Vinay Prasad reviews Jeanne Lenzer’s book on the medical device industry
There is growing awareness of the weaknesses in medical device regulation, driven by news coverage of high-profile scandals (e.g. metal on metal hip implants) as well as award winning documentaries, such as Netflix’s The Bleeding Edge. The fundamental failure is that devices, often made of metals, plastics, computer chips, and polymers, are often implanted in human beings for decades with limited or no trial data showing that the benefits outweigh the risks. One notorious pathway for US marketing authorization is called 510(k). This pathway permits invasive, harmful devices like the IVC filter to be sold on the US market, become a blockbuster device, and remain on the market for 30+ years, without a single randomized trial showing efficacy on patient centered outcomes. The 510(k) pathway allows devices to come to market solely because they are equivalent to a device already on the market, though this definition has been stretched and expanded to the point of meaninglessness. For this reason, the Institute of Medicine has recommended that the 510k pathway be discarded.
In her book The Danger Within Us, investigative journalist Jeanne Lenzer dissects the device industry. She weaves the story of one patient—Dennis Fegan—a patient with epilepsy, who underwent placement of a vagal nerve stimulator—alongside empirical evidence regarding the laxities of the medical device industry to create a riveting and concerning narrative. The book reads like a mystery, not a work of medical non-fiction: it turns out to be both. Two key strands form the core of the narrative.
Firstly, the man. Lenzer describes in detail the story of Dennis Fegan. As a child, Fegan was expelled from a moving vehicle, and later developed epilepsy. In 1997, the FDA cleared Cyberonics vagus nerve stimulator for epilepsy, though the device had an unclear mechanism of action, and controversial data. At the age of 42, Fegan had the device implanted. Afterwards, he was taken to the hospital with EKG suggestive of heart block, which seemed to occur at precisely the 3-minute interval at which the vagus nerve stimulator was active. Other patients have been reported to have had poor outcomes thought related to the vagus nerve stimulator. Lenzer uses the story of Fegan to highlight the pitfalls of the devices that come to market, lacking robust evidence. Some may even be harmful, she says.
Next, the regulators. Lenzer builds the case that the regulatory agency that is supposed to hold companies responsible for their products engages in relationships that are simply too cozy. A few years ago, Bien and I reported in The BMJ that the majority of medical reviewers who left the FDA went to work for or consult for biopharma, what some call a “revolving door.” Piller confirmed this in Science magazine. Lenzer describes other potentially concerning instances. For example, in 2005, Lester Crawford resigned two months after being confirmed as commissioner. Lenzer notes this “may have been tied to a Justice Department finding that he illegally withheld information about his financial ties…” (p134). She also notes that top FDA official Jeffrey Shuren and the device lobbying arm “’met regularly during the legislative process and the agency and the device lobbying arm had jointly written the legislative text…’” (p135) of the 21st Century Cures bill, a bill that many experts believe lowers the regulatory standard for approval.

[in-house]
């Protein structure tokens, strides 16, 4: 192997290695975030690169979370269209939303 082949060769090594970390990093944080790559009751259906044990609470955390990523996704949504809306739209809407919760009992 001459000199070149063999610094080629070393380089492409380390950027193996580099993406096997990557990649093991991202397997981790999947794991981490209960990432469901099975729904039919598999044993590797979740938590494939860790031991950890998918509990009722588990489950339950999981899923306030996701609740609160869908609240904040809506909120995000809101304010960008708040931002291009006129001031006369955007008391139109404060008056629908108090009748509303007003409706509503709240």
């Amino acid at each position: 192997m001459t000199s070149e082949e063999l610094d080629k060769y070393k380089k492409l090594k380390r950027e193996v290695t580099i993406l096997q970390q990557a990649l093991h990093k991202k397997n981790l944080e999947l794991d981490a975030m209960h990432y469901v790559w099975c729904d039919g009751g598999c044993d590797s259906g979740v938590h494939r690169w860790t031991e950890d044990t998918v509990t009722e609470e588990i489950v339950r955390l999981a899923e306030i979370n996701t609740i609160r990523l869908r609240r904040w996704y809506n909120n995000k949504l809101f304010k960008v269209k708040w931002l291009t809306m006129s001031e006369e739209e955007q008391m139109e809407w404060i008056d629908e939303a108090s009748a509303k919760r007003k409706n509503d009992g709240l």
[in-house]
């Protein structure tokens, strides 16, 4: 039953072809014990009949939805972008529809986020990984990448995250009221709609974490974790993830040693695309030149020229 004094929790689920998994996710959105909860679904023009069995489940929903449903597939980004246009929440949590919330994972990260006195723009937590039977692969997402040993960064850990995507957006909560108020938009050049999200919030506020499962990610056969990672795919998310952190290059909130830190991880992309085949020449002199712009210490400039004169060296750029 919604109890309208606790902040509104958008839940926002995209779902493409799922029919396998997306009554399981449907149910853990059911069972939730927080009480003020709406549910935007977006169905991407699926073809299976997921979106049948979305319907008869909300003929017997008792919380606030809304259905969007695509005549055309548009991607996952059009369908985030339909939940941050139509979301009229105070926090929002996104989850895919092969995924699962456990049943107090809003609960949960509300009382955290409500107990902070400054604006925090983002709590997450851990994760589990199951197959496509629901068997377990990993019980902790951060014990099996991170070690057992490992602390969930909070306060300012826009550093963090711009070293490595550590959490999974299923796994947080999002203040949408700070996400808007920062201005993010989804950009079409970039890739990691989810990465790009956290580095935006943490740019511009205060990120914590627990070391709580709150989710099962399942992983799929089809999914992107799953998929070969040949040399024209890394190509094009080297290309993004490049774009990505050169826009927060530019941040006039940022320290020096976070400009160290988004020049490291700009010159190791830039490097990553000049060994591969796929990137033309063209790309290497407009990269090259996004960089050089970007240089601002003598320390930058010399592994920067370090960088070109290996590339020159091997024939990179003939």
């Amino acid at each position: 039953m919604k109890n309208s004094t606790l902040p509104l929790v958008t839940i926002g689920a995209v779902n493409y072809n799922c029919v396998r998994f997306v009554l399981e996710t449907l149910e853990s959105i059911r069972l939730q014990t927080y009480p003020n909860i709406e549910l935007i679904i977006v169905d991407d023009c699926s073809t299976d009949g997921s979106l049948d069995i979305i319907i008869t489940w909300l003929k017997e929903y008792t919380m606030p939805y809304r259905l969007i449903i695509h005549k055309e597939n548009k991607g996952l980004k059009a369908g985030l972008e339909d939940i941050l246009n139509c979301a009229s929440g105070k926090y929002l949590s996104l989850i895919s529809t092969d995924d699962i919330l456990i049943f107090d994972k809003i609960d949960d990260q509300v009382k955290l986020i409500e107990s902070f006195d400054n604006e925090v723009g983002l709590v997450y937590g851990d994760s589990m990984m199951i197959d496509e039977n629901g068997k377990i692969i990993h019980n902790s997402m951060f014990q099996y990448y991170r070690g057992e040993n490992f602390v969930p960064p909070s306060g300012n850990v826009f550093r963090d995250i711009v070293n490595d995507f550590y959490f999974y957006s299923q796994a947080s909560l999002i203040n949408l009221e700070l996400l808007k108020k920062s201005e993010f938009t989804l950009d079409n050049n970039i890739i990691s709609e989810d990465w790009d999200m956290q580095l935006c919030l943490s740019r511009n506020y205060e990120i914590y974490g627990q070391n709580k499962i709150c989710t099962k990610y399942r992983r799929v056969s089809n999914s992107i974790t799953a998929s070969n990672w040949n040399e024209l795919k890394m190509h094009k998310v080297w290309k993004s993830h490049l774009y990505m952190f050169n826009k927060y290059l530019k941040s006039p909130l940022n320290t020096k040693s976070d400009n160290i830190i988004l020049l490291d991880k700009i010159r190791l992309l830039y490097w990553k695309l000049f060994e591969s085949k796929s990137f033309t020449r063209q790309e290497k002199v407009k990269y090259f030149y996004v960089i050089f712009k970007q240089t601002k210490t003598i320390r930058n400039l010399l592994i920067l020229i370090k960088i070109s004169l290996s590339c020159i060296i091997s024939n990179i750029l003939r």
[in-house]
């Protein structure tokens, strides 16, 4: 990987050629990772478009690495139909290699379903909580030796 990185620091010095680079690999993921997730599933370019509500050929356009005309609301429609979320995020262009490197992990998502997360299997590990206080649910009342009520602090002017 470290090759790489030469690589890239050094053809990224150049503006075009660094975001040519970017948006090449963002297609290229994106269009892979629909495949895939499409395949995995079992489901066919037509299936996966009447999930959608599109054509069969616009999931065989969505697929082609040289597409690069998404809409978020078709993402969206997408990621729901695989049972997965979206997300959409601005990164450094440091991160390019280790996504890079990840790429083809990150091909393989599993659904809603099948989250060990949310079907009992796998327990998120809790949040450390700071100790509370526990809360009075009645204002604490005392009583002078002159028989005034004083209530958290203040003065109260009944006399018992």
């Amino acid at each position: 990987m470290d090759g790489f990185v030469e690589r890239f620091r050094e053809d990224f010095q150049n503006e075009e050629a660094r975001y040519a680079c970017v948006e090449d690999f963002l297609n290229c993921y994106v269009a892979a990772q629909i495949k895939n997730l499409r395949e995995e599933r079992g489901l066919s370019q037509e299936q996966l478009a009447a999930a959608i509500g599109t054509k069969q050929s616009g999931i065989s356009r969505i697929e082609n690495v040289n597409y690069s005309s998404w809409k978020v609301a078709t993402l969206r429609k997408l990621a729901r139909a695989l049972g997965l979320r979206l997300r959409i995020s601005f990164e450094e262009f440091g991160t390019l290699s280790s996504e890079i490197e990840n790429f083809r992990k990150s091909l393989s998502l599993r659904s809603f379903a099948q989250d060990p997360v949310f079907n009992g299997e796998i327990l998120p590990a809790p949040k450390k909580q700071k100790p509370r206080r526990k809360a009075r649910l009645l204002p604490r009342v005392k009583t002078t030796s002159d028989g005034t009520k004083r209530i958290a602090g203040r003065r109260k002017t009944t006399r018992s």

These are just two of the narratives woven in the Danger Within Us, but they are not all. We learn more about the life and times of the cardiology legend Eugene Braunwald. Some of what we learn is unflattering, and shows how eager medicine is to engage in hero worship, while many leaders exist in shades of gray. Lenzer also discusses the corporatization of medicine, the pernicious effect of financial conflict of interest, and the massive incentives for device sales people.
Together, these issues bother Lenzer deeply, and her concern shows. By the time you finish the book, the issues will concern you too. The solutions to our predicament are simple, though not politically appealing. Conflict of interest among experts must be curbed. Drug regulators must be impartial experts who always and only work in the public interest. We cannot allow them to be “captured”—to see their client as the industry and not the public. They are simply too important for that. Evidence based medicine is the antidote to uncontrolled prospective studies, or case series. Randomization alone can show that an intervention (with modest to marginal effect size) works under some circumstances, a vital bar for new technologies. And, the most honest, impartial, and dutiful physicians are the ones who do not succumb to hype, and who are critical thinkers above all else. Lenzer’s book joins an impressive body of medical books that should serve as a wake-up call for the profession. Reform is not only possible, it is inescapable.
The Danger Within Us: America’s Untested, Unregulated Medical Device Industry, By Jeanne Lenzer
Vinay Prasad is an assistant professor of medicine in the Division of Hematology Oncology in the Knight Cancer Institute, Department of Public Health and Preventive Medicine, Oregon Health and Sciences University, Portland, Oregon. He is also a senior scholar in the University’s Center for Health Care Ethics.
Competing interests: Vinay Prasad wrote Ending Medical Reversal in 2015 and receives royalties from that. One of his research projects is funded by the Laura and John Arnold Foundation. VP reports receiving royalties from his book Ending Medical Reversal, that his work is funded by the Laura and John Arnold Foundation, that he has received honoraria for Grand Rounds/lectures from several universities, medical centers, nonprofit groups, and professional societies, and is a writer for Medscape. He makes the podcast Plenary Session, which has Patreon backers.